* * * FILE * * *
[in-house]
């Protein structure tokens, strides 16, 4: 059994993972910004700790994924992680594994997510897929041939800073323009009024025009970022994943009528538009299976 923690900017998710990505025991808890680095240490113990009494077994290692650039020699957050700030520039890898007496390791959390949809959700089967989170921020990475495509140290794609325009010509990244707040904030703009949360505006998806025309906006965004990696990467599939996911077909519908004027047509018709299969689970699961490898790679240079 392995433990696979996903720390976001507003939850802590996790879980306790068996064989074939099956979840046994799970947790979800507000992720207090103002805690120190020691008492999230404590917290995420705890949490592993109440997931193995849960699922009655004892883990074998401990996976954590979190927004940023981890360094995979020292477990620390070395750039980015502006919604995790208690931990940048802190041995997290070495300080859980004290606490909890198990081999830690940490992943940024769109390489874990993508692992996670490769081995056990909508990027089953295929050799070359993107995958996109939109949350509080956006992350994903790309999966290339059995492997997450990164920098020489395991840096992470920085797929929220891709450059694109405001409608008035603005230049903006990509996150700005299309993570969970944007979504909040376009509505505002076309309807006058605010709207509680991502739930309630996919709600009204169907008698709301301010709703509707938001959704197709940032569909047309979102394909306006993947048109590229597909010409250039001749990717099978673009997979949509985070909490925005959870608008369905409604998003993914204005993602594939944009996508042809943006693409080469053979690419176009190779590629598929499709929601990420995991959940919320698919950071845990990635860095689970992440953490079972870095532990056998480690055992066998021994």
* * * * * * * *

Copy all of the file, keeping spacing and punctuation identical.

[in-house]
């Protein structure tokens, strides 16, 4: 059994993972910004700790994924992680594994997510897929041939800073323009009024025009970022994943009528538009299976 923690900017998710990505025991808890680095240490113990009494077994290692650039020699957050700030520039890898007496390791959390949809959700089967989170921020990475495509140290794609325009010509990244707040904030703009949360505006998806025309906006965004990696990467599939996911077909519908004027047509018709299969689970699961490898790679240079 392995433990696979996903720390976001507003939850802590996790879980306790068996064989074939099956979840046994799970947790979800507000992720207090103002805690120190020691008492999230404590917290995420705890949490592993109440997931193995849960699922009655004892883990074998401990996976954590979190927004940023981890360094995979020292477990620390070395750039980015502006919604995790208690931990940048802190041995997290070495300080859980004290606490909890198990081999830690940490992943940024769109390489874990993508692992996670490769081995056990909508990027089953295929050799070359993107995958996109939109949350509080956006992350994903790309999966290339059995492997997450990164920098020489395991840096992470920085797929929220891709450059694109405001409608008035603005230049903006990509996150700005299309993570969970944007979504909040376009509505505002076309309807006058605010709207509680991502739930309630996919709600009204169907008698709301301010709703509707938001959704197709940032569909047309979102394909306006993947048109590229597909010409250039001749990717099978673009997979949509985070909490925005959870608008369905409604998003993914204005993602594939944009996508042809943006693409080469053979690419176009190779590629598929499709929601990420995991959940919320698919950071845990990635860095689970992440953490079972870095532990056998480690055992066998021994």